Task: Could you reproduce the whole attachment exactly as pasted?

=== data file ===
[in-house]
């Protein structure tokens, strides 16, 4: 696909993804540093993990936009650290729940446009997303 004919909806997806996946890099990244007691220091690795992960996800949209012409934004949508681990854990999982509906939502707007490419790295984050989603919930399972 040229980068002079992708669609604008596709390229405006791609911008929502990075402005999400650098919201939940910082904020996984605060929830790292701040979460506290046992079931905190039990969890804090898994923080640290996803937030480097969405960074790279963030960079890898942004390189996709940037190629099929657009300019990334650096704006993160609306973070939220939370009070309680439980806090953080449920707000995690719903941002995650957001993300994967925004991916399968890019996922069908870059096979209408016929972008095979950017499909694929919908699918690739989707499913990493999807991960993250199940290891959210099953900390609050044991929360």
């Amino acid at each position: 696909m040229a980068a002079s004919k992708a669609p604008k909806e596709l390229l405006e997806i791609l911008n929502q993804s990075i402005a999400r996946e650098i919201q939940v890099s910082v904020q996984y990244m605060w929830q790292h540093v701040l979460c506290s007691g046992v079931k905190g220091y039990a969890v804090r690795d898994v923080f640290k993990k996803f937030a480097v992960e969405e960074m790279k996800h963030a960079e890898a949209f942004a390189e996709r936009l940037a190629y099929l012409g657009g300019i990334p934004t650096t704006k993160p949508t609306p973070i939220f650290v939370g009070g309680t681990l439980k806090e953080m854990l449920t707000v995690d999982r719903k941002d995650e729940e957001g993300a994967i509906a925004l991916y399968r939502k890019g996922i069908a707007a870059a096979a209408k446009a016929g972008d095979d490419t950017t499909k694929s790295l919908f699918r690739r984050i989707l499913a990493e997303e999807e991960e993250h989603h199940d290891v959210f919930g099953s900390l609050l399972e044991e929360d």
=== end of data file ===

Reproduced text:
[in-house]
């Protein structure tokens, strides 16, 4: 696909993804540093993990936009650290729940446009997303 004919909806997806996946890099990244007691220091690795992960996800949209012409934004949508681990854990999982509906939502707007490419790295984050989603919930399972 040229980068002079992708669609604008596709390229405006791609911008929502990075402005999400650098919201939940910082904020996984605060929830790292701040979460506290046992079931905190039990969890804090898994923080640290996803937030480097969405960074790279963030960079890898942004390189996709940037190629099929657009300019990334650096704006993160609306973070939220939370009070309680439980806090953080449920707000995690719903941002995650957001993300994967925004991916399968890019996922069908870059096979209408016929972008095979950017499909694929919908699918690739989707499913990493999807991960993250199940290891959210099953900390609050044991929360």
């Amino acid at each position: 696909m040229a980068a002079s004919k992708a669609p604008k909806e596709l390229l405006e997806i791609l911008n929502q993804s990075i402005a999400r996946e650098i919201q939940v890099s910082v904020q996984y990244m605060w929830q790292h540093v701040l979460c506290s007691g046992v079931k905190g220091y039990a969890v804090r690795d898994v923080f640290k993990k996803f937030a480097v992960e969405e960074m790279k996800h963030a960079e890898a949209f942004a390189e996709r936009l940037a190629y099929l012409g657009g300019i990334p934004t650096t704006k993160p949508t609306p973070i939220f650290v939370g009070g309680t681990l439980k806090e953080m854990l449920t707000v995690d999982r719903k941002d995650e729940e957001g993300a994967i509906a925004l991916y399968r939502k890019g996922i069908a707007a870059a096979a209408k446009a016929g972008d095979d490419t950017t499909k694929s790295l919908f699918r690739r984050i989707l499913a990493e997303e999807e991960e993250h989603h199940d290891v959210f919930g099953s900390l609050l399972e044991e929360d």